While the bats were loud across the minors last night, high Class A Kinston lefthander Jeremy Sowers cruised through five perfect innings before the skies opened up in Eastern North Carolina. Sowers, the Indians first-round pick last year, struck out eight and is now 3-1, 2.91 with 21 strikeouts and one walk in 22 innings. "Of course, I was aware of it," Sowers told the Kinston Free Press of his perfection. "But at the same time, I know no matter what, I'm not going to be able to go nine innings unless, miraculously, I stay under 80 pitches. I just was going out there and trying to pound the strike zone and get us back in the dugout." Kinston won the game 10-0 once play resumed.

Look out for Cubs righthander Sean Gallagher. A 2004 12th-round selection out of St. Thomas Aquinas High in Ft. Lauderdale, Gallagher struck out 10 in 6 1/3 shutout innings on the heels of six no-hit innings in his previous start. In four starts, Gallagher has yet to give up an earned run, allowing 10 hits in 23 innings with an impressive 27-to-4 strikeout-to-walk ratio. "He's a bulldog--you just don't see many kids his age with three pitches they can throw for strikes," said Cubs farm director Oneri Fleita, referring to Gallagher's low-90s fastball, tight breaking ball and surprisingly advanced changeup. "It's a real testament to [area scout] Rolando Pino--that's a scout's dream to find a kid like that in the 12th round."

The Nationals thought they had a leadoff hitter of the future when they took Tyrell Godwin the Rule 5 draft last December. Thus far at Triple-A New Orleans, he is making them look good. Godwin went 3-for-4 with a homer last night to raise his average to .403. He ranks sixth in the Pacific Coast League in hitting with a season line of .403/.434/.528.

Diamondbacks fans, begin salivating. Carlos Quentin and Conor Jackson were a combined 5-for-8 last night in a 6-1 for Triple-A Tucson over Fresno. Quentin is hitting .382/.527/.673 and Jackson is hitting .400/.456/.600 making it look likely we will see both of them in the majors this season, and soon.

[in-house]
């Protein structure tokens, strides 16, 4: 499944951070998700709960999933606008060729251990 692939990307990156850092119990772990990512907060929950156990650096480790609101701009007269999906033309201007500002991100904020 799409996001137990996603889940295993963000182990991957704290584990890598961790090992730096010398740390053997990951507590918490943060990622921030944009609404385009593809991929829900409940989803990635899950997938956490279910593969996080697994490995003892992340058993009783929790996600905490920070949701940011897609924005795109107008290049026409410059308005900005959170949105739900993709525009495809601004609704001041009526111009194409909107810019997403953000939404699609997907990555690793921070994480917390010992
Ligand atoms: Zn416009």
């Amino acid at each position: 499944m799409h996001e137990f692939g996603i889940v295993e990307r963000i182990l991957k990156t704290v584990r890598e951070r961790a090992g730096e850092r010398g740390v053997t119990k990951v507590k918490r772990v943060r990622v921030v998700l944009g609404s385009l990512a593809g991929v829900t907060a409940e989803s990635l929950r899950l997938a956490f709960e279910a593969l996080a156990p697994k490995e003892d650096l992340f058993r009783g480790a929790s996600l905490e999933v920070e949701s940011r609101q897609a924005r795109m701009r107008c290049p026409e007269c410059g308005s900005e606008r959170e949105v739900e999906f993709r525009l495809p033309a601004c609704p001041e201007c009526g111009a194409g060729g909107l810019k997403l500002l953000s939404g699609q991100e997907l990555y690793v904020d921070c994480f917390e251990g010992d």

Last season the Rockies Samuel Deduno was named Pioneer League pitcher of the year; is South Atlantic League pitcher of the year next? The 21-year-old Dominican righthander is now 4-0, 1.17 after throwing six scoreless innings while whiffing eight for low Class A Asheville. He now has 27 strikeouts and only 10 walks in 23 innings.

Between Gio Gonzalez and Ray Liotta, the White Sox have quite a lefthanded one-two punch at low Class A Kannapolis. While he didn't get the win last night, Liotta fanned eight in seven innings to lower his season ERA to 1.80. Last year Liotta struck out a man per inning in the Pioneer league, and he is doing the same this year with 25 strikeouts in 25 innings.

Tampa Bay righthander Jeff Niemann, the No. 4 overall pick in last year's draft, had a dominant outing in just his third pro start for high Class A Visalia. After giving up a leadoff double to Inland Empire's Juan Gonzalez, Niemann struck out the next five batters he faced and did not give up another hit, finishing with 10 punchouts in five shutout innings.

It continues to be a tale of two first-round picks for the Royals high Class A affiliate at High Desert. Third baseman Billy Butler, the club's 2004 first-round pick, hit his sixth home run and drove in four in the Mavericks' 6-1 win against Bakersfield, and is now hitting .370/.446/.671with three homers and 13 RBIs in 73 at-bats overall. On the other end of the spectrum, 2003 first-round pick Chris Lubanski went 0-for-4 to extend his hitless streak to 21 at-bats and lower his season totals to .169/.218/.338 with two homers and six RBIs in 71 at-bats.

Triple-A Toledo outfielder Curtis Granderson missed his second straight game Tuesday. Granderson, the Tigers' third-round pick in 2002 out of Illinois-Chicago, was hit in the hand with a pitch Sunday and was expected to be re-examined yesterday in Louisville. Granderson is hitting .277/.324/.385 with 10 RBIs in 65 at-bats. He is officially listed as day-to-day.

Low Class A Greensboro third baseman Brad McCann was expected to come off the disabled list (strained hamstring) today. Second baseman Cole Seifrig is expected to miss considerably more time, however. He was placed on the DL last week with mononucleosis.